A:Yes, it was a great story.

The question I probably get asked the most is, “what is the main reason someone is homeless?” I used to think that it was mental illness and substance abuse alone; and those play a significant role. But I have found that the main reason that someone is homeless in Philadelphia is family stuff. Many in Philadelphia are homeless, not helpless. And there was no safety net to catch them when they lost their job, relapsed, got out of prison, forgot to take their meds, lost their housing, etc.  I have friends in my hometown that have some of the same problems, but their parents were able to bail them out.

So for the last eleven years, we have lumped together an odd family of our own at 18th and Vine Street, at 4 p.m. We call it Philly Restart, and we are a non-profit through the Helping Hand Rescue Mission; but it is far more than a free meal and practical assistance. For many, we are the most consistent things in their inconsistent lives. For some, we are the family that they do not have. 

I don’t make bold proclamations about ending homelessness in Philadelphia.   We just try to help where we can. If there were a simple solution, someone else would have found it already.

We have found that it is pretty easy to help someone in a small way, but really difficult to make a lasting impression with an adult who has fallen away. And so we find ourselves working in intervention in the homeless, and have expanded into prevention with some children in North Philly.

The Helping Hand Rescue Mission has been operating since 1905, assisting the poor and needy in Philadelphia. For many years, the focus has been on those on the streets and in shelters. In 2006, we started to work with children living in poverty, and our hope is that this will be a generation of change, as many of the men and women who stand in our meal lines on Mondays grew up in the same circumstances our children live in today.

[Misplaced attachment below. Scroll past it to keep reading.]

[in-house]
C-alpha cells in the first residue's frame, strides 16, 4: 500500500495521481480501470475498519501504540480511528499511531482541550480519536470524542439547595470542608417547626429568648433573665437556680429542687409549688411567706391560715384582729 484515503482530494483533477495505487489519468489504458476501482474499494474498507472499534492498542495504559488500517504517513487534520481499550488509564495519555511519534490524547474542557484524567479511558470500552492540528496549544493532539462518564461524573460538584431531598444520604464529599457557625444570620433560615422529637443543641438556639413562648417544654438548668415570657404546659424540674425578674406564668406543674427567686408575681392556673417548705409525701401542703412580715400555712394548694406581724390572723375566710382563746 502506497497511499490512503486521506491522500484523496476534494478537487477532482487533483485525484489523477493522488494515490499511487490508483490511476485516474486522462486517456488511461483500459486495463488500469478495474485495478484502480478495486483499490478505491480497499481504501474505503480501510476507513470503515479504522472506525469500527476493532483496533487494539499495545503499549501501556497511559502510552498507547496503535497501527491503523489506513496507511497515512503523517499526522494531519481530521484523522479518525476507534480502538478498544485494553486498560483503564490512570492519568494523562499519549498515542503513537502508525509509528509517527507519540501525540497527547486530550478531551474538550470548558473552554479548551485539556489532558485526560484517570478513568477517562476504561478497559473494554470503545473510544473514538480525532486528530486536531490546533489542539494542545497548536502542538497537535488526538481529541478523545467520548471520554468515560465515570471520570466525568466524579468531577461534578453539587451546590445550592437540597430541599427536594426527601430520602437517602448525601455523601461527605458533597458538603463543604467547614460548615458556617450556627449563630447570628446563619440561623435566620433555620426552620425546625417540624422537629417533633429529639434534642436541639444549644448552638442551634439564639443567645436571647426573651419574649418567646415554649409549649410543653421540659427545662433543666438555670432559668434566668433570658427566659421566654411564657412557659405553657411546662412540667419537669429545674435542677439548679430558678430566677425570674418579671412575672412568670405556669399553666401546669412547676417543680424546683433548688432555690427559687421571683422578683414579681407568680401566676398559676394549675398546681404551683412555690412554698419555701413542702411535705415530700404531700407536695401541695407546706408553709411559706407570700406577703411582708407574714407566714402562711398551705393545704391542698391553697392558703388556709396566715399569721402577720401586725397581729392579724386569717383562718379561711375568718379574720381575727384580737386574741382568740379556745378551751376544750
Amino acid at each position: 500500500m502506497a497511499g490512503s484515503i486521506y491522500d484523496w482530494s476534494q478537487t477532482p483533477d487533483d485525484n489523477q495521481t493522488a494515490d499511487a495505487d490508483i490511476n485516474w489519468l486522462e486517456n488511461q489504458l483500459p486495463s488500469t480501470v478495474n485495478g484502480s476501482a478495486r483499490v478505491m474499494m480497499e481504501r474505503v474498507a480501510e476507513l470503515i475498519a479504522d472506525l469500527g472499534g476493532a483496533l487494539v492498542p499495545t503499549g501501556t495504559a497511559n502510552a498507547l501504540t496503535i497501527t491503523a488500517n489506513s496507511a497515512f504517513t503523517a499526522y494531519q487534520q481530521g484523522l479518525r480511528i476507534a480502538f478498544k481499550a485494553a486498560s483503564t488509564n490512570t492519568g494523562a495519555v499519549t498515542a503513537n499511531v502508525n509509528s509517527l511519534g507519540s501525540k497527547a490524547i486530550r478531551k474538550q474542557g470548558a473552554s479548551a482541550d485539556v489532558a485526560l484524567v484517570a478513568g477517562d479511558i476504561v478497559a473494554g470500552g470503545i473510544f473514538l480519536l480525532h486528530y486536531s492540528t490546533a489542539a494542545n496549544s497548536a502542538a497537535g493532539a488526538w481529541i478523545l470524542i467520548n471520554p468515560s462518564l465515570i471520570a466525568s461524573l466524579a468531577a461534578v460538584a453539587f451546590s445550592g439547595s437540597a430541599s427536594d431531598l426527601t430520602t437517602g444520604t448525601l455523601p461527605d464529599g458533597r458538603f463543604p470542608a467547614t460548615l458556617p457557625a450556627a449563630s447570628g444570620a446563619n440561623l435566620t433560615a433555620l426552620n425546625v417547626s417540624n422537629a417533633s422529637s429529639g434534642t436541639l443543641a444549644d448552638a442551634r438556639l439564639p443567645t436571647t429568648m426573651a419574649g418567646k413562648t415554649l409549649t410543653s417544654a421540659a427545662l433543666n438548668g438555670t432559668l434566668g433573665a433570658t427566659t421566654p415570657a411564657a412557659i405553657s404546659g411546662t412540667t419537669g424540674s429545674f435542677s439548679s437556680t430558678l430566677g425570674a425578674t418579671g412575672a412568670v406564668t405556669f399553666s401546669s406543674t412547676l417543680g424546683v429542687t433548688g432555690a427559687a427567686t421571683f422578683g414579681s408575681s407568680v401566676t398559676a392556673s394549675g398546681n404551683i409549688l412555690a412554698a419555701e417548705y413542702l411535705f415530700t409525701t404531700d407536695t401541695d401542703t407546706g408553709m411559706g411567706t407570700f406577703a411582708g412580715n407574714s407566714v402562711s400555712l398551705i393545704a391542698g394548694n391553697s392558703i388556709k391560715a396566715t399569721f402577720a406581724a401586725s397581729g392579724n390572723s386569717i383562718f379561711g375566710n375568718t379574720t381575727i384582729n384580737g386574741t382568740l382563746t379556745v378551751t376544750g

Just as there is not a simple way to end homelessness, there is not a simple way to prevent it. Our hope is to offer the children in our program every advantage possible. We run after school tutoring, kids’ club, a soccer academy, and camps. We hire local teenagers (our junior leaders) to team with our volunteers to run our programs. And we just try to have fun.

We encourage our young people to love God, love their neighbors, and to love their neighborhoods. We show them that there is a good path available, and we try to walk it with them. We focus on educational, spiritual, and personal aspects of their lives, and then just try to help them to be good kids. Simply, we hope that good kids become good adults.

We don’t have answers for all of the tough questions. We don’t have simple solutions. Sometimes all we can do is all we can do. We can’t fix the problems of a major city, but we know that we can help.  

If it weren’t for Adam, “The Backyard Philly Project” wouldn’t exist.

 

Timeless nights - A found "Backyard Philly Project" memory

Director of Communications, Brendan Schaller, shares a memory of filming “The Backyard Philly Project.”

We all understood that this story was bigger than us.
 Outside in the cold working on a video.

Outside in the cold working on a video.

“The Backyard Philly Project” underwent production from October 2011 to June 2012. Because of our five separate schedules and residences in different places, we often made plans to meet up in the city for at least one full day a month. We would conduct interviews with our teens, shoot b-roll footage around the neighborhood and the city, and have our own little staff meetings to plan and brainstorm.